The second half of the General Assembly’s session got off to a slow start: Senate lawmakers debated the details of a program to help small businesses and a bill to guarantee schools their full funding is closer to passage.
Here’s what you might have missed this week at the Statehouse.
Indiana small businesses – particularly in the hospitality industry – are a step closer to getting help from the state to recover from the pandemic.
A Senate committee Thursday unanimously approved a bill, HB 1004, for a $30 million small business recovery grant program.
The legislation essentially puts into law a program created by the Indiana Economic Development Corporation last year, using federal COVID-19 relief dollars.
Virtual School Funding
State law says schools don’t receive full funding for students who only learn virtually. But during the pandemic, that was just about every student in the state at one time or another. And schools were worried they’d lose out on critical dollars. Senate Bill 2, which would temporarily change the law and guarantee schools their full funding, is nearing passage in the House.
Public school leaders and educators across Indiana are sending a message to lawmakers in protest of school choice legislation at the Statehouse, with several school boards passing formal resolutions in opposition to the measures.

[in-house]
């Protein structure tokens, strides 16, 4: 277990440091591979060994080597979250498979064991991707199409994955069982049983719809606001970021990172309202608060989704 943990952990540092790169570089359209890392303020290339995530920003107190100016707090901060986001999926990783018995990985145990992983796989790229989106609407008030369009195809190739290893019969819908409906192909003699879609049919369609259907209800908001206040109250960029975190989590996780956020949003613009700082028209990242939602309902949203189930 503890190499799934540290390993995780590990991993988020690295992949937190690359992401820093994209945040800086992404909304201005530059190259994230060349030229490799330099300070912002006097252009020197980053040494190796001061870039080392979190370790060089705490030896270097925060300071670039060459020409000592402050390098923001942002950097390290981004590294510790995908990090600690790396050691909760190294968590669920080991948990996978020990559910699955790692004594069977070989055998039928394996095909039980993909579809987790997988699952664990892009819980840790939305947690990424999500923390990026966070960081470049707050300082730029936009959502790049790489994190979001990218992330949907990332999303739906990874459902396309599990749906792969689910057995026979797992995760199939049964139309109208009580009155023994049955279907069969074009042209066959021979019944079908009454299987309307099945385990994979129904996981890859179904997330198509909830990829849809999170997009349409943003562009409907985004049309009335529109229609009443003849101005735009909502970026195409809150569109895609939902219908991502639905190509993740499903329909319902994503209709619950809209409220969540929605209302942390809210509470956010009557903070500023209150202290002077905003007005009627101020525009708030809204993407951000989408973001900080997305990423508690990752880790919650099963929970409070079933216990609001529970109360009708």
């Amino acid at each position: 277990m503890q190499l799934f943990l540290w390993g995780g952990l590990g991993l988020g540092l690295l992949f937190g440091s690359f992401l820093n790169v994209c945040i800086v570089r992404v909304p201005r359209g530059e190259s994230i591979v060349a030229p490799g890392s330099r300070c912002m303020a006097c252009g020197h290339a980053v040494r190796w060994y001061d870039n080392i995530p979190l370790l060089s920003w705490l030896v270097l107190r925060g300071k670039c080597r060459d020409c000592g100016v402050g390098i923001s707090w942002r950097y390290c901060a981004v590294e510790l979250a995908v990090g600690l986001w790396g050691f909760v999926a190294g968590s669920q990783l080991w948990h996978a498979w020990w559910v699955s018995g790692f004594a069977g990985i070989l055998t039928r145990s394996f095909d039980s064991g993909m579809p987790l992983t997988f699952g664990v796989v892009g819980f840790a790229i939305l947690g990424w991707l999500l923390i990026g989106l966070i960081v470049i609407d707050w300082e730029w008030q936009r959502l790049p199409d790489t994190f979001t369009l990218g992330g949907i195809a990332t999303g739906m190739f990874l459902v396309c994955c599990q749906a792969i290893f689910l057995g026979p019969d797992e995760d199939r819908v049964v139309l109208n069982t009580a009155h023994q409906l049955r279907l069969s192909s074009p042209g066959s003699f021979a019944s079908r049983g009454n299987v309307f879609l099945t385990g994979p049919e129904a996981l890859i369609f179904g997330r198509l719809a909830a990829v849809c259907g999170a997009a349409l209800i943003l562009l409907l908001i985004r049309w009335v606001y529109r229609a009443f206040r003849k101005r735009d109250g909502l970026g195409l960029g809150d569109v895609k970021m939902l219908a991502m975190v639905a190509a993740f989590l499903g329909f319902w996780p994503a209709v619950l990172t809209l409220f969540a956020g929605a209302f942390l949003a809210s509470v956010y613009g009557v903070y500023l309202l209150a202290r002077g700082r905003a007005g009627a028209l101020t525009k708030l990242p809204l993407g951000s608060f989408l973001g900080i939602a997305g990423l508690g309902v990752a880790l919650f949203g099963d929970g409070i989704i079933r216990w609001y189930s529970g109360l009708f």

House Bill 1005 would expand the state's school voucher program and create a new funding option for some families not enrolled in public schools.
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Hoosiers likely won’t be getting speeding tickets from highway speed cameras anytime soon. That’s after House Bill 1465 to create a pilot program for such cameras is all but dead this session.
Rep. Jim Pressel (R-Rolling Prairie) has authored a bill to allow speed cameras in highway construction zones for two years now. He said its biggest obstacle has nothing to do with Indiana.
“It’s bad actors in other states that have used similar programs like this and there’s been corruption involved,” Pressel said.
The Indiana Economic Development Corporation, responsible for helping get companies to locate and add more jobs in the state, will soon have a new leader.
Secretary of Commerce Jim Schellinger stepped down Wednesday, effective immediately.
In a letter to the IEDC Board of Directors, Schellinger said serving as Secretary of Commerce has been the “higher honor” of his life, but that it’s time for a “new day and a new leader” at the agency.